Lebanon's capital Beirut is awash with flags. But instead of the usual political colors, they're the bunting of World Cup competitors like Brazil and Germany being flown by local mega-fans.
Lebanon's national team didn't qualify for the event starting Thursday, and the tiny nation has no great sporting track record.
But its citizens display a near-fanatical enthusiasm for chosen proxy nations, mainly countries that tend to do well in the World Cup and host large Lebanese populations, draping cars, homes and businesses with "their" country's colours.
"I just love Germany. I love the way they play the game," says 19-year-old Elias Nohra.
He spent $50 having a Germany flag sticker affixed to the roof of his car.
"Money well-spent," he says with a grin.
Some drivers have gone further, trailing fluttering flags from their cars, draping scarves round their rear-view mirrors, and even plastering semi-transparent flag stickers across entire windshields.
The mania is a chance for the often unstable country to escape the daily grind, and good news for vendors, with even those who usually sell cellphones or children's toys adding flags to their stock to cash in.
"Every day we get closer to the World Cup, flag sales increase," says 23-year-old vendor Ali Nasrallah in the Sabra Palestinian camp in Beirut.
"The flags we sell most are Brazil, Germany and Italy."
A survey of the landscape makes it clear that Brazil, Germany and Italy are indeed local favorites, with the three nations best represented among the flags flying from cars and homes.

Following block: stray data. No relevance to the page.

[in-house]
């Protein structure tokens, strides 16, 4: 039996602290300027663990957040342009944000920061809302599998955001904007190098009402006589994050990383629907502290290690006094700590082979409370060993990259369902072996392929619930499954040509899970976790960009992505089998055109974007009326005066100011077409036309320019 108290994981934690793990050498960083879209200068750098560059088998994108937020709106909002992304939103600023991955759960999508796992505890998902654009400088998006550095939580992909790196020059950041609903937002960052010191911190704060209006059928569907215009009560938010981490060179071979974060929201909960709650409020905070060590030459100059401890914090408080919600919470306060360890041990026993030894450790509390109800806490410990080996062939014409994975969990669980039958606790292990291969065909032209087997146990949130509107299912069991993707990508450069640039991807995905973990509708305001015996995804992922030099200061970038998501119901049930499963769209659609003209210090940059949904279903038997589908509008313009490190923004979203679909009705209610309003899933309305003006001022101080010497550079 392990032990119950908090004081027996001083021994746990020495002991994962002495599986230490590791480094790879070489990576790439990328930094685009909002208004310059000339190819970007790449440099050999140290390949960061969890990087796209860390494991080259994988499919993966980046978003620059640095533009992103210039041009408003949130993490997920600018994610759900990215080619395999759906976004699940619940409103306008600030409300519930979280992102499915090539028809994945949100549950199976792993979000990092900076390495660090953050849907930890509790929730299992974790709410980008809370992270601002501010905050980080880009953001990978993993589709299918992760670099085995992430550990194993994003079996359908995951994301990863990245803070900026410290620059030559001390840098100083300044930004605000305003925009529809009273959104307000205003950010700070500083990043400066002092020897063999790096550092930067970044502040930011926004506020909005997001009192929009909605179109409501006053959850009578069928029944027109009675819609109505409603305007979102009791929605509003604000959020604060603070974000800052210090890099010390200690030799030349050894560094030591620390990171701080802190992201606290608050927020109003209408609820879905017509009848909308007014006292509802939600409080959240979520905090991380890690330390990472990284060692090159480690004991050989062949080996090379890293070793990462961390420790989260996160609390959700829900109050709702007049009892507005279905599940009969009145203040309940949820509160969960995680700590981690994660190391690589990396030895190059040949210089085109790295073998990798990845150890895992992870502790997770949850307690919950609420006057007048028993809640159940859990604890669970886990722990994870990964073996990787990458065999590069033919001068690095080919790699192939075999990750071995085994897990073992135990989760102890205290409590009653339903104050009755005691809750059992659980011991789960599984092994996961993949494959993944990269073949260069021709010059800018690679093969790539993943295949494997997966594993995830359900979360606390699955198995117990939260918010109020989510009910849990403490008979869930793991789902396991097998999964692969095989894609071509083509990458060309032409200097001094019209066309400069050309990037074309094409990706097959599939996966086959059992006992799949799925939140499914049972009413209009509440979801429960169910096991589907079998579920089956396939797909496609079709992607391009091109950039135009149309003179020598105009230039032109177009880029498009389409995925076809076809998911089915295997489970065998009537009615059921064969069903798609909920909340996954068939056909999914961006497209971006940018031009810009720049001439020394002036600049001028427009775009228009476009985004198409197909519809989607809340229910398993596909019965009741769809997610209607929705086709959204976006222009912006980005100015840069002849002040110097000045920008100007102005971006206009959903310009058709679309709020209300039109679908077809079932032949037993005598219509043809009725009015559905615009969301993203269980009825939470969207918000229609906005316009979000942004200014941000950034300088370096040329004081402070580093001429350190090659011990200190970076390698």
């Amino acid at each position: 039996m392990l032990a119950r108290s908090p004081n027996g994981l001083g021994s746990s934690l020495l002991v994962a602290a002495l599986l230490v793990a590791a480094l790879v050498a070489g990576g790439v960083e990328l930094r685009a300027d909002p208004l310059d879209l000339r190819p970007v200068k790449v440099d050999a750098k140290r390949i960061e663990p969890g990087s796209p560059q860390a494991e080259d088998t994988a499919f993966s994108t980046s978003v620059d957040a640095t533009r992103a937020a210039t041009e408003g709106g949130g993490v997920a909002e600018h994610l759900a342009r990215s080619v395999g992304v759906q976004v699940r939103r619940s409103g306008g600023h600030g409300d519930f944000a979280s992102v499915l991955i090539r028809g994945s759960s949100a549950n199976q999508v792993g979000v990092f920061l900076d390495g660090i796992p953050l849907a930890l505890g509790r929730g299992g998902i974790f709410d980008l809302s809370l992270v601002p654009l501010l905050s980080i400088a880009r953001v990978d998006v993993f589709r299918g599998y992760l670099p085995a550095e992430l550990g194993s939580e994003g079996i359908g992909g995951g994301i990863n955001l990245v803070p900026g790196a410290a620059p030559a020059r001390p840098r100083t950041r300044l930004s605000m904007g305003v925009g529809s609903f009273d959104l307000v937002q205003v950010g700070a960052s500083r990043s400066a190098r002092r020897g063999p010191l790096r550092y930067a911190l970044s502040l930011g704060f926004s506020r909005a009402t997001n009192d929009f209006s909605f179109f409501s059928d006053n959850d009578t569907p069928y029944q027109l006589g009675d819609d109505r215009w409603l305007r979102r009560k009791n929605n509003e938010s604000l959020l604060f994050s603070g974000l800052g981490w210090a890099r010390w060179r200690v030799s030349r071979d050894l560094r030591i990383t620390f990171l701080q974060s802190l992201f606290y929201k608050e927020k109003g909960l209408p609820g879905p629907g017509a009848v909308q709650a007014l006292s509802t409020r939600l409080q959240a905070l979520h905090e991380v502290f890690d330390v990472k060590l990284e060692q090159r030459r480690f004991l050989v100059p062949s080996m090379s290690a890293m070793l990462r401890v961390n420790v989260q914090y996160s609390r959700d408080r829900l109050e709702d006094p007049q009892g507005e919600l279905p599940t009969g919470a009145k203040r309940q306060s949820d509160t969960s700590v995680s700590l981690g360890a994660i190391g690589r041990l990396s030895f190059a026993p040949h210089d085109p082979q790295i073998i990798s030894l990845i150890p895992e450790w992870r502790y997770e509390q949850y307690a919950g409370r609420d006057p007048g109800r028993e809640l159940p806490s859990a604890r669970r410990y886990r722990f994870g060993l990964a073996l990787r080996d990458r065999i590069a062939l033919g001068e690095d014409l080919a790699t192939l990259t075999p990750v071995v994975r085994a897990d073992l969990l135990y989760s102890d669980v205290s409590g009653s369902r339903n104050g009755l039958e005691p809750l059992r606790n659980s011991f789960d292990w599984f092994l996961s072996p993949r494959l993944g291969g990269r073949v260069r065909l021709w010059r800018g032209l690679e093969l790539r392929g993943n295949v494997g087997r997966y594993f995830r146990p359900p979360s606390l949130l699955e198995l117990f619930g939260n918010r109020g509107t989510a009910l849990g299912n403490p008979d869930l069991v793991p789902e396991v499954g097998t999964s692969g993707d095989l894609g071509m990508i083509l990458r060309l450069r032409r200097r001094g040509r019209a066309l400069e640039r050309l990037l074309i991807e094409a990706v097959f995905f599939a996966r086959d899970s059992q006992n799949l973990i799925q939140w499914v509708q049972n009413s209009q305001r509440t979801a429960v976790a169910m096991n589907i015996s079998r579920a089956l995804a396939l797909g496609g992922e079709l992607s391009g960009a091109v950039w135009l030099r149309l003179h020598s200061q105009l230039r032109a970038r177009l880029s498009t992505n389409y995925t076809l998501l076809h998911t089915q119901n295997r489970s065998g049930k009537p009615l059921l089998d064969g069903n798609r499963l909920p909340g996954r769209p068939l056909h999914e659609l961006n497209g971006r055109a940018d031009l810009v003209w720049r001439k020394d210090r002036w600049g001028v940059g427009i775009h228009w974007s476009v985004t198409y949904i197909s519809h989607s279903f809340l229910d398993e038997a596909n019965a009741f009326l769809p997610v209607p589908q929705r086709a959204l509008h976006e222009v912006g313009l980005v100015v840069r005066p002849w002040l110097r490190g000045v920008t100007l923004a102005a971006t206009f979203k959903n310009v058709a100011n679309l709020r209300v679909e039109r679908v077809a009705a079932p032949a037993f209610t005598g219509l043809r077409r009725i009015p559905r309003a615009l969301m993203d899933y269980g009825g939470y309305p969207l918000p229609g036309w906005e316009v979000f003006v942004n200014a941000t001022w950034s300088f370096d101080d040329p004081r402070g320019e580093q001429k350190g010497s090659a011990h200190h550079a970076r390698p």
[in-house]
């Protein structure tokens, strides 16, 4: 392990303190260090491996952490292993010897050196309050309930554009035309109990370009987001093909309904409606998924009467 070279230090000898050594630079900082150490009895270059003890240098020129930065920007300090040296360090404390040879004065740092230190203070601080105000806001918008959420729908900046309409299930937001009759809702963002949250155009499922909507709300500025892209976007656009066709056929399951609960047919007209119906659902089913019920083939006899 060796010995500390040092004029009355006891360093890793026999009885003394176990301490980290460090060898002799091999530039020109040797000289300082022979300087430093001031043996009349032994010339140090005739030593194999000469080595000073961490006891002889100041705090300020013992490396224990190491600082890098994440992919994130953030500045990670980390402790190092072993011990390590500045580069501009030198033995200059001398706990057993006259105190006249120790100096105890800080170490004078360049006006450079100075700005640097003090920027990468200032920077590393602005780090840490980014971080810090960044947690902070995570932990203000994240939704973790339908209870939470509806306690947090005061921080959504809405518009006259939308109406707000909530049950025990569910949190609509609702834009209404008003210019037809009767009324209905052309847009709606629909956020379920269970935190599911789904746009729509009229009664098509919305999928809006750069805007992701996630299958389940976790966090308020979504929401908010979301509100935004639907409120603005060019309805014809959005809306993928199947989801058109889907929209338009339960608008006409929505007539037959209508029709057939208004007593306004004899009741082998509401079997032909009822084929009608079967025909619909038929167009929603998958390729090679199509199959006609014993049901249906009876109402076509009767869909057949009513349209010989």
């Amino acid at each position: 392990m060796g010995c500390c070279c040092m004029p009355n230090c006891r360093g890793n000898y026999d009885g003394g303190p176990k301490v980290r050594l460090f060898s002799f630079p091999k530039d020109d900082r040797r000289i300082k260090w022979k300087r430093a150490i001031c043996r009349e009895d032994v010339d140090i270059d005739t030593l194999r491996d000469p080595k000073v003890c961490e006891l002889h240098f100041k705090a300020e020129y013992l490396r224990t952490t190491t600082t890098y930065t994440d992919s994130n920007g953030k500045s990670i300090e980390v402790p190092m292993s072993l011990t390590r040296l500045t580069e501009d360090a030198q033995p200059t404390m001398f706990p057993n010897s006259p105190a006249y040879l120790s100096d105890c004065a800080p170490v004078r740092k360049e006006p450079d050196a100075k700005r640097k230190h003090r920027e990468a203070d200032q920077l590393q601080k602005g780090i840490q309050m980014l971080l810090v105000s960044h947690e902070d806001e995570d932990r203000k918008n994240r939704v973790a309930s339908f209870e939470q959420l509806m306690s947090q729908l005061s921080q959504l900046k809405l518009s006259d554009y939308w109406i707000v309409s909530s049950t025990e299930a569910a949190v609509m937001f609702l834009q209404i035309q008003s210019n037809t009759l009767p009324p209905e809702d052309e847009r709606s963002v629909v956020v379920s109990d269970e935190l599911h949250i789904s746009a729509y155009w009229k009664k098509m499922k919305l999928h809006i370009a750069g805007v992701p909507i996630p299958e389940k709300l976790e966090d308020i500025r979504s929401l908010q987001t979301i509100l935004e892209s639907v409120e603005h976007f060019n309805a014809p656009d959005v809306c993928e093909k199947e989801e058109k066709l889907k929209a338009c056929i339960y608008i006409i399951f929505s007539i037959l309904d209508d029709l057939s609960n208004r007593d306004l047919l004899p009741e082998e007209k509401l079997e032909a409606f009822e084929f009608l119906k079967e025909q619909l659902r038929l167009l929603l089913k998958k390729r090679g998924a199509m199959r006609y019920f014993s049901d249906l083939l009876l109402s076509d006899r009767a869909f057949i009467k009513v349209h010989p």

That comes as no surprise to 23-year-old Rayan Musallem, a sports journalists and Brazil fanatic.
She belongs to an official fan club working with Brazil's embassy to organize match viewings.
"I've loved Brazil since I was little, it might be because my family nicknamed me Rio, but to be honest I just love the country, their passion for football and the way they play," she says.
Like many Lebanese, she knows families who have emigrated to Brazil, which is home to the largest concentration of Lebanese in the diaspora.
Such ties through emigration are one reason Lebanese cite in choosing which country to support.
"I'm with France because all my family is there," says 50-year-old Aida Qassis, who owns a toy shop but has added flags to her stock.
"You know, Lebanon took its independence from France and France still supports us, so I hope they do well in the World Cup," she says.
Elie Sarkis inherited his support of Brazil from his father and grandfather.
"They've always loved Brazil, I think in part because they were impressed that when players scored they'd cross themselves and thank God," he says.
"My family are very religious, and they like that in Brazil, people might be poor, but they have faith, and when they get rich they still love their country and have faith in God."
But for many Lebanese, the decision to pick a team is swayed solely by their favorite players.
Argentina has seen its popularity here boosted by the high-profile career of Lionel Messi, and Portugal commands an outsize following on the basis of its star striker Cristiano Ronaldo.
For 24-year-old Tony Rizk, it was legendary goalkeeper Oliver Kahn who started his passion for Germany's team.
Last year, he fulfilled a life-long dream by visiting Munich, and this year he and the fan club he founded are working with Germany's embassy in Lebanon to organize viewing events.
Like many Lebanese, he describes World Cup mania as one of the few non-political events in a country often marked by political and sectarian divisions.
"Our club has fans from everywhere in Lebanon. You see Muslims, Christians, everyone, watching the games," he says.
"It's a unifying event."
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